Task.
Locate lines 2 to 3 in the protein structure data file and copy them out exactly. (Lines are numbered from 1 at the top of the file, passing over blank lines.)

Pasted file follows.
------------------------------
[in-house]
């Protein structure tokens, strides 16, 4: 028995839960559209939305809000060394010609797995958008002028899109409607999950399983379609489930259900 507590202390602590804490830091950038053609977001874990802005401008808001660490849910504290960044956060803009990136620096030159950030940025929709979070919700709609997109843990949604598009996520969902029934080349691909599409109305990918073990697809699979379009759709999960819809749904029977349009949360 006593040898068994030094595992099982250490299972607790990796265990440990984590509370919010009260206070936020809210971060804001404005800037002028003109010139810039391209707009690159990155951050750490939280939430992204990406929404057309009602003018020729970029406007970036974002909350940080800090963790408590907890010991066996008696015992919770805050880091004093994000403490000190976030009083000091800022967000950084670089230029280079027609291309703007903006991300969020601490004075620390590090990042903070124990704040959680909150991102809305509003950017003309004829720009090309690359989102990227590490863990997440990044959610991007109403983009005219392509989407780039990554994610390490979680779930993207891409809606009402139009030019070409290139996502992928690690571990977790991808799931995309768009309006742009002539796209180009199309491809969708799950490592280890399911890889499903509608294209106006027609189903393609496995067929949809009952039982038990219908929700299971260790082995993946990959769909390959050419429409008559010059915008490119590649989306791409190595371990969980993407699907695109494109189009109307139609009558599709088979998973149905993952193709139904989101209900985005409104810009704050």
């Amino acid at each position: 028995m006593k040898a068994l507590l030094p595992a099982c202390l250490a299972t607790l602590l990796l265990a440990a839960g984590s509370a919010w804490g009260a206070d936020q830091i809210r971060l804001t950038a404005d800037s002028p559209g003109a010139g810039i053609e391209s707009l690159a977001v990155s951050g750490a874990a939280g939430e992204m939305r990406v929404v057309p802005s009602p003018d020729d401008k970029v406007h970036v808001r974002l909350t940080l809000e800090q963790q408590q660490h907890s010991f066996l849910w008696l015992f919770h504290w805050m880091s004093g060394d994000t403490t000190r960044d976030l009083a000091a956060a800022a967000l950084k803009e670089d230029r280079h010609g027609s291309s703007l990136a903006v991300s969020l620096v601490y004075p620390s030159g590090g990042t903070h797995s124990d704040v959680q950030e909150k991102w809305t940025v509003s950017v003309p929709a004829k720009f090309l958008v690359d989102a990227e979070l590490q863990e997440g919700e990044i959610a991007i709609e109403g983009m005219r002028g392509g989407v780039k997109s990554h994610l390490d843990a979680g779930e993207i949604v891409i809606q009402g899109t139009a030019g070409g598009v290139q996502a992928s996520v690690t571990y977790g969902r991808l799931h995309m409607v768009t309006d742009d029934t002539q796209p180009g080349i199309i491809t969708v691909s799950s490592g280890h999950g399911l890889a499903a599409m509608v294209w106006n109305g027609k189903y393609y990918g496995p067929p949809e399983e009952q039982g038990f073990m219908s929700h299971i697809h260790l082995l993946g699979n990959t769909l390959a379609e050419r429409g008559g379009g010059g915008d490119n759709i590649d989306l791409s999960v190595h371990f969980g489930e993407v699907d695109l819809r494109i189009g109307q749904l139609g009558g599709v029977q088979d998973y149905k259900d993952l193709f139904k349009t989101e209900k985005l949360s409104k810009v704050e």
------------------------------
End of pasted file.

């Protein structure tokens, strides 16, 4: 028995839960559209939305809000060394010609797995958008002028899109409607999950399983379609489930259900 507590202390602590804490830091950038053609977001874990802005401008808001660490849910504290960044956060803009990136620096030159950030940025929709979070919700709609997109843990949604598009996520969902029934080349691909599409109305990918073990697809699979379009759709999960819809749904029977349009949360 006593040898068994030094595992099982250490299972607790990796265990440990984590509370919010009260206070936020809210971060804001404005800037002028003109010139810039391209707009690159990155951050750490939280939430992204990406929404057309009602003018020729970029406007970036974002909350940080800090963790408590907890010991066996008696015992919770805050880091004093994000403490000190976030009083000091800022967000950084670089230029280079027609291309703007903006991300969020601490004075620390590090990042903070124990704040959680909150991102809305509003950017003309004829720009090309690359989102990227590490863990997440990044959610991007109403983009005219392509989407780039990554994610390490979680779930993207891409809606009402139009030019070409290139996502992928690690571990977790991808799931995309768009309006742009002539796209180009199309491809969708799950490592280890399911890889499903509608294209106006027609189903393609496995067929949809009952039982038990219908929700299971260790082995993946990959769909390959050419429409008559010059915008490119590649989306791409190595371990969980993407699907695109494109189009109307139609009558599709088979998973149905993952193709139904989101209900985005409104810009704050």
């Amino acid at each position: 028995m006593k040898a068994l507590l030094p595992a099982c202390l250490a299972t607790l602590l990796l265990a440990a839960g984590s509370a919010w804490g009260a206070d936020q830091i809210r971060l804001t950038a404005d800037s002028p559209g003109a010139g810039i053609e391209s707009l690159a977001v990155s951050g750490a874990a939280g939430e992204m939305r990406v929404v057309p802005s009602p003018d020729d401008k970029v406007h970036v808001r974002l909350t940080l809000e800090q963790q408590q660490h907890s010991f066996l849910w008696l015992f919770h504290w805050m880091s004093g060394d994000t403490t000190r960044d976030l009083a000091a956060a800022a967000l950084k803009e670089d230029r280079h010609g027609s291309s703007l990136a903006v991300s969020l620096v601490y004075p620390s030159g590090g990042t903070h797995s124990d704040v959680q950030e909150k991102w809305t940025v509003s950017v003309p929709a004829k720009f090309l958008v690359d989102a990227e979070l590490q863990e997440g919700e990044i959610a991007i709609e109403g983009m005219r002028g392509g989407v780039k997109s990554h994610l390490d843990a979680g779930e993207i949604v891409i809606q009402g899109t139009a030019g070409g598009v290139q996502a992928s996520v690690t571990y977790g969902r991808l799931h995309m409607v768009t309006d742009d029934t002539q796209p180009g080349i199309i491809t969708v691909s799950s490592g280890h999950g399911l890889a499903a599409m509608v294209w106006n109305g027609k189903y393609y990918g496995p067929p949809e399983e009952q039982g038990f073990m219908s929700h299971i697809h260790l082995l993946g699979n990959t769909l390959a379609e050419r429409g008559g379009g010059g915008d490119n759709i590649d989306l791409s999960v190595h371990f969980g489930e993407v699907d695109l819809r494109i189009g109307q749904l139609g009558g599709v029977q088979d998973y149905k259900d993952l193709f139904k349009t989101e209900k985005l949360s409104k810009v704050e």